AgNP-treated blebs were thicker, less ischemic, and less hypervascular at their borders than MMC-treated blebs (Fig. 2, Table 2). Histologically, 6 weeks after surgery, AgNP-treated eyes also had markedly less fibrosis and collagen deposition than MMC-treated eyes, almost no myofibroblastic transformation, accounting for minimal bleb contraction, and increased interstitial edema suggestive of improved filtration. This combination of findings is consistent with the possibility that AgNPs promote healthier, better-functioning blebs with decreased contractile scar tissue formation. In this context, improved filtration may occur as well, resulting in decreased IOP. In a mouse model of wound healing after thermal injury, wounds treated with topical AgNPs closely resembled normal skin and had reduced hypertrophic scarring in a dose-dependent manner. 37 Therefore, it is possible that a more “normal” healing process is occurring in our filtration surgery model as well. Since we did not titrate the dose of AgNPs and since increased AgNP concentration is associated with increasing levels of both effect and toxicity, it is possible that different concentrations of AgNPs would produce different results. 4042 Interestingly, we found that AgNP-treated blebs were smaller than MMC-treated blebs, yet had improved survival and lower IOP. This suggests that the quality of filtration may not correlate simply with bleb size, and that smaller but more efficient blebs may be possible with AgNPs. Such blebs are potentially less likely to cause symptoms of bleb dysesthesia and ocular discomfort. Lastly, the blebs of AgNP-treated eyes were thicker, more vascular, and less ischemic than those in MMC-treated eyes. This distinction is critical, as thin and ischemic blebs are thought to represent a significant risk factor for some of the devastating complications of glaucoma surgery, such as bleb leak, hypotony, and endophthalmitis. Thus, AgNP treatment may also result in fewer long-term complications following filtration surgery. 
AgNPs Promote a Different Postoperative Histologic Environment Than MMC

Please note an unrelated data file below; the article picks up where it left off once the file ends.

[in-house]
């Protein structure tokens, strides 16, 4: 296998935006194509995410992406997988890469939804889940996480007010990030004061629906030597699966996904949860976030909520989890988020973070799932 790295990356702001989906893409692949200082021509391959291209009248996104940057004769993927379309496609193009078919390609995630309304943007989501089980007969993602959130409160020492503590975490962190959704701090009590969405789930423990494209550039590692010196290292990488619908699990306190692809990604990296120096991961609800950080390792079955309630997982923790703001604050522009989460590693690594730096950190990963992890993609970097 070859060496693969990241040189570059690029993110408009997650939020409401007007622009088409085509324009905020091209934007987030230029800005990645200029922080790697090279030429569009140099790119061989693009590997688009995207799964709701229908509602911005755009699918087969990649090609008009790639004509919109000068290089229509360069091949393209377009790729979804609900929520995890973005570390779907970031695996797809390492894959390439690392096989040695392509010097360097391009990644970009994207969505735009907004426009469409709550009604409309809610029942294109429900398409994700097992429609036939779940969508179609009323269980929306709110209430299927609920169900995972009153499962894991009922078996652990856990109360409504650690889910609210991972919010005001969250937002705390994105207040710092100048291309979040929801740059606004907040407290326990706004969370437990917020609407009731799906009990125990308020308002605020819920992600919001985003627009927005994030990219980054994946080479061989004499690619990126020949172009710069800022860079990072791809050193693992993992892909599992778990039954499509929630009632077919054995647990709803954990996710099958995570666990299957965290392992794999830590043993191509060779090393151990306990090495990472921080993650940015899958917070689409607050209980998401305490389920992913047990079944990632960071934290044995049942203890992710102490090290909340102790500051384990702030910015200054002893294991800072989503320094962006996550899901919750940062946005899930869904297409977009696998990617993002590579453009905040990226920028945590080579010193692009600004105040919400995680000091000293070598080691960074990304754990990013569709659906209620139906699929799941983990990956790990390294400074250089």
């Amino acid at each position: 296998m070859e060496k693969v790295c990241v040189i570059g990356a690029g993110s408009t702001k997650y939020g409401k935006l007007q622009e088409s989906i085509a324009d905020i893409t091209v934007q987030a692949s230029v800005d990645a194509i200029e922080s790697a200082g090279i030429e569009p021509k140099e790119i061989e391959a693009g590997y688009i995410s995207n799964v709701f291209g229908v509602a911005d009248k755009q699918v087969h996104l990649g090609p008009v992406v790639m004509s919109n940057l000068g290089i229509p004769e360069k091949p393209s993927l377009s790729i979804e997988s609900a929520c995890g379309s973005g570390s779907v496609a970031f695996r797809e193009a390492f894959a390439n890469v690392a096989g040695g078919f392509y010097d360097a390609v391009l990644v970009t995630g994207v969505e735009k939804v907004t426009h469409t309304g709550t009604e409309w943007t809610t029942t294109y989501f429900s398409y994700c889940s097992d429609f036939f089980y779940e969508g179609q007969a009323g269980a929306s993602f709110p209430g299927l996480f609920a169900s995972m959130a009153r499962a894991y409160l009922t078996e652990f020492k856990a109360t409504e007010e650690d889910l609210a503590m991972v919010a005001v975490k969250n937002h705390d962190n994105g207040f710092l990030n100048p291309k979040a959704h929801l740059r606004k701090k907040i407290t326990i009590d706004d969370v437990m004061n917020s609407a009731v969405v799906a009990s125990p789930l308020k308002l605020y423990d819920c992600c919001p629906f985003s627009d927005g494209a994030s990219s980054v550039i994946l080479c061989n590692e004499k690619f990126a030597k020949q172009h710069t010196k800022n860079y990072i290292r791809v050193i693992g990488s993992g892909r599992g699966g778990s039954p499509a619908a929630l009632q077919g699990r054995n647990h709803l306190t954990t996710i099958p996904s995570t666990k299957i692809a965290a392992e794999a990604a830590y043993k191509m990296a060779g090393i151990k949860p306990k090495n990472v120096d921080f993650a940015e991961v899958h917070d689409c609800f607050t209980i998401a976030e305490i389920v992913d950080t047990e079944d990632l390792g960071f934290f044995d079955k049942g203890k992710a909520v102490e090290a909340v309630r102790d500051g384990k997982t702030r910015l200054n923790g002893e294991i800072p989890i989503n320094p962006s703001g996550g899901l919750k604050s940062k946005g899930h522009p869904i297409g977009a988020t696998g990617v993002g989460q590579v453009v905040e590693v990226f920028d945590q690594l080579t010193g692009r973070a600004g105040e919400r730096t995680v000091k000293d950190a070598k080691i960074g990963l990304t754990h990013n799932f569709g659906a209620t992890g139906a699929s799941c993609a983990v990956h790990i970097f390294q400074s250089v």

Histologic evaluation of AgNP- and MMC-treated eyes showed similar numbers of total fibroblasts. Previous work has implicated both AgNPs and MMC as inhibitors of fibroblast proliferation. 10,12,38 However, we observed very different patterns of fibrosis (dense collagen deposition in MMC-treated eyes and loose deposition with intersitial edema in AgNP-treated eyes) despite similar numbers of fibroblasts. One possible explanation is that while both AgNPs and MMC reduce fibroblast proliferation, AgNPs have additional effects on the cytokine microenvironment that result in decreased relative fibrosis. Indeed, AgNPs have been implicated as inhibitors of both IL-6 and TGF-B1, which are potent proinflammatory cytokines. 37 Similarly, AgNPs decrease peritoneal adhesions in a surgical model in mice. 39 It is possible that an analogous process occurs after filtration surgery, with less fibrosis and fewer fibrotic adhesions. Nevertheless, the relative abundance of lymphocytes in AgNP-treated eyes suggests that there is still some degree of chronic inflammation present. We also observed reduced myofibroblast transformation in AgNP-treated eyes, which contrasts with a previous study suggesting that AgNPs promote myofibroblast transformation. 38 That study was conducted on skin tissue, which has more cell types and complexity than conjunctiva. Furthermore, the authors of that report were looking at healing in sites such as skin, which require wound remodeling through myofibroblastic transformation. Thus, the differences in tissue makeup and endpoint objectives may explain the differences between the two studies, and could be further explained by the inflammatory microenvironment, the anatomic difference, or the lubrication of the tissue. Further studies to differentiate the timing and quality of the cytokine environment during the postoperative period may also explain these discrepancies. Since AgNP-treated eyes had smaller blebs that filtered more efficiently, it is possible that this altered inflammatory microenvironment resulted in decreased myofibroblastic transformation, which in turn led to decreased bleb contraction and secondary prolongation of stromal edema with improved bleb filtration capacity.